04/02/2007 11:00PM

Stakes winners liven up feature


SAN MATEO, Calif. - Bay Meadows has no stakes scheduled this week, but it has a stakes-quality feature atop its Thursday card. An $80,000 optional claimer at one mile, the race features four multiple stakes winners. The fifth runner is stakes-placed in a graded race.

The race will see the comeback of Desert Boom, who earned $406,240 in 2005 but has not raced since handing Declan's Moon his first defeat last July.

Eager Pharisien, who wrapped three of his four career wins around a third-place finish in the Grade 3 Silky Sullivan on Nov. 5, 2005, will make his first start in 15 months.

Hystericalady, who won last year's Grade 2 Hollywood Breeders' Cup Oaks by 7 1/2 lengths, will be starting for only the second time since last July. She was fourth in the Grade 3 Las Flores at Santa Anita on Feb. 24.

Areyoutalkintome, less than $84,000 away from millionaire status, will be making his first start since a third-place finish in the March 11 Bay Meadows Breeders' Cup Sprint Handicap. He has hit the board in all three career starts here but never won, and he has never won going a mile.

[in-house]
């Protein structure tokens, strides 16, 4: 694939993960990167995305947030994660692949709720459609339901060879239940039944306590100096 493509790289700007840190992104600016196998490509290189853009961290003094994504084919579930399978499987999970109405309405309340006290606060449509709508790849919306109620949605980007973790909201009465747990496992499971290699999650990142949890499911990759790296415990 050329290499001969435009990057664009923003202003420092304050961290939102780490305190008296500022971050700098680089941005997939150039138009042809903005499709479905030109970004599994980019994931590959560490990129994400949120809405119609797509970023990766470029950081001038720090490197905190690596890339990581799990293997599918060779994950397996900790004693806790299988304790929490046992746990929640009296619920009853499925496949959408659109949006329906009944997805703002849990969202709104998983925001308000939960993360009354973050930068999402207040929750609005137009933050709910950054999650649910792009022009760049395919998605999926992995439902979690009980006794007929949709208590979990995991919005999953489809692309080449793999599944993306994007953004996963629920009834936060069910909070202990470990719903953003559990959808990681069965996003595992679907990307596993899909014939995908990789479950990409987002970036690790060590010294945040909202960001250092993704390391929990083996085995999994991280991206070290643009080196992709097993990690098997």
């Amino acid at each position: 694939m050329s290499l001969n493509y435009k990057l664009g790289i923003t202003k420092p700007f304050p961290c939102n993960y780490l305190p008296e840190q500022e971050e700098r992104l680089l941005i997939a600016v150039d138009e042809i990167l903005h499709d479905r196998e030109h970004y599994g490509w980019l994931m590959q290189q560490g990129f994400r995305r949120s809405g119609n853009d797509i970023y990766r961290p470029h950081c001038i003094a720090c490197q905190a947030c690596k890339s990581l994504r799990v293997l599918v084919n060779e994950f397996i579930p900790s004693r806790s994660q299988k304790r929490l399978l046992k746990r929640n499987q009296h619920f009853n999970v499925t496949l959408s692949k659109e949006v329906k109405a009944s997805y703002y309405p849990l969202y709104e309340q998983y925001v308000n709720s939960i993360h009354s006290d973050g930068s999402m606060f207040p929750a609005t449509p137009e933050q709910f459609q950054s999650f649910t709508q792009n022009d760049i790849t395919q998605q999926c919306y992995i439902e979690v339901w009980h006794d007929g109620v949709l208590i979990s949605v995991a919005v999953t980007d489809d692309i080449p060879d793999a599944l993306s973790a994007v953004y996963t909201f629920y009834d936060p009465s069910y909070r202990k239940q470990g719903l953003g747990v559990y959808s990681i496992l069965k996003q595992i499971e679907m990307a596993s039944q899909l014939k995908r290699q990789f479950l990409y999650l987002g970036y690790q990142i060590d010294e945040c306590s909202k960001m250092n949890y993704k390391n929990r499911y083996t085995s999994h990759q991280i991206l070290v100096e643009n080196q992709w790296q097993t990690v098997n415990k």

My Creed, coming off a victory in the Presidents' Day Handicap here Feb. 19, may be the one to beat, given his recency and ability around two turns.

But most of the focus will be on Desert Boom and Hystericalady, who might be the most talented runner in here.

The race is obviously a prep for both.

"We're not entering thinking we're without a chance," said Hystericalady's trainer, Jerry Hollendorfer. "We want to run her in the Humana Distaff at Churchill Downs and need to get a race for her."

Desert Boom won the Grade 3 Berkeley followed by a victory in the Claiming Crown Jewel, and also placed in the Grade 3 Longacres Mile and Grade 2 Hawthorne Gold Cup in 2005.

He went to the sidelines after running ninth in the Sunshine Millions Classic in January 2006, then rallied from last in the lane to edge Declan's Moon nearly six months later in a 6 1/2-furlong race at Hollywood Park.

"Last time, I had him too ready," said Steve Sherman, who has been training Desert Boom at Bay Meadows for his father, Art Sherman. "I didn't think he had a prayer in the lane, but he won. He did run too hard for what we were trying to do in the long run and suffered a torn muscle. He put out too much."

Sherman says he has taken it a little easier in preparing Desert Boom this time.

"I hope he comes back the same horse," said Sherman, who says the barn is eyeing the June 2 Berkeley at Golden Gate Fields again if Desert Boom, a 7-year-old gelding, runs well.